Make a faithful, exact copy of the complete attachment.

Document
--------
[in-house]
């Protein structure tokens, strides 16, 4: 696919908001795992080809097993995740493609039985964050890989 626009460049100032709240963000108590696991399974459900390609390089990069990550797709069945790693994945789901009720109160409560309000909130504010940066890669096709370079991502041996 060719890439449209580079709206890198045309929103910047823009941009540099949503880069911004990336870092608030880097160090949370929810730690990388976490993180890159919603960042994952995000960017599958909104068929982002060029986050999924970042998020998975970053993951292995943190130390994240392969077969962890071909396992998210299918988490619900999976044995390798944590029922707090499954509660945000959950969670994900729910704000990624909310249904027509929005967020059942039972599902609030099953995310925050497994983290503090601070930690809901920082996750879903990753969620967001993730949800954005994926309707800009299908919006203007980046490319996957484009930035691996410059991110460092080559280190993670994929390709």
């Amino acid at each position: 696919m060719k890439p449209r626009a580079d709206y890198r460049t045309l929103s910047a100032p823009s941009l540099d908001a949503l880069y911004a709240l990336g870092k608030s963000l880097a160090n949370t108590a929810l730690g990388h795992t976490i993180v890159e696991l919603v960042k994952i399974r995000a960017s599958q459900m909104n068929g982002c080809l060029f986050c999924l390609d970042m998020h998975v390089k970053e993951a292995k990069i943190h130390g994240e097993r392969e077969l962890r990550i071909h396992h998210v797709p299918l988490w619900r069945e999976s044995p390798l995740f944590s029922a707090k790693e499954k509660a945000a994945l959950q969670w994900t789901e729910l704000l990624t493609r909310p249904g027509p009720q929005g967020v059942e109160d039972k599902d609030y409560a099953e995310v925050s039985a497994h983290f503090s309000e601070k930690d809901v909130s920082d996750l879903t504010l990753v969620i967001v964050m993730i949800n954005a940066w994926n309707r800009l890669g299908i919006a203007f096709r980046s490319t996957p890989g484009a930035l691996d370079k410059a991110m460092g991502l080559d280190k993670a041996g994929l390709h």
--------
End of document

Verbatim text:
[in-house]
């Protein structure tokens, strides 16, 4: 696919908001795992080809097993995740493609039985964050890989 626009460049100032709240963000108590696991399974459900390609390089990069990550797709069945790693994945789901009720109160409560309000909130504010940066890669096709370079991502041996 060719890439449209580079709206890198045309929103910047823009941009540099949503880069911004990336870092608030880097160090949370929810730690990388976490993180890159919603960042994952995000960017599958909104068929982002060029986050999924970042998020998975970053993951292995943190130390994240392969077969962890071909396992998210299918988490619900999976044995390798944590029922707090499954509660945000959950969670994900729910704000990624909310249904027509929005967020059942039972599902609030099953995310925050497994983290503090601070930690809901920082996750879903990753969620967001993730949800954005994926309707800009299908919006203007980046490319996957484009930035691996410059991110460092080559280190993670994929390709």
């Amino acid at each position: 696919m060719k890439p449209r626009a580079d709206y890198r460049t045309l929103s910047a100032p823009s941009l540099d908001a949503l880069y911004a709240l990336g870092k608030s963000l880097a160090n949370t108590a929810l730690g990388h795992t976490i993180v890159e696991l919603v960042k994952i399974r995000a960017s599958q459900m909104n068929g982002c080809l060029f986050c999924l390609d970042m998020h998975v390089k970053e993951a292995k990069i943190h130390g994240e097993r392969e077969l962890r990550i071909h396992h998210v797709p299918l988490w619900r069945e999976s044995p390798l995740f944590s029922a707090k790693e499954k509660a945000a994945l959950q969670w994900t789901e729910l704000l990624t493609r909310p249904g027509p009720q929005g967020v059942e109160d039972k599902d609030y409560a099953e995310v925050s039985a497994h983290f503090s309000e601070k930690d809901v909130s920082d996750l879903t504010l990753v969620i967001v964050m993730i949800n954005a940066w994926n309707r800009l890669g299908i919006a203007f096709r980046s490319t996957p890989g484009a930035l691996d370079k410059a991110m460092g991502l080559d280190k993670a041996g994929l390709h």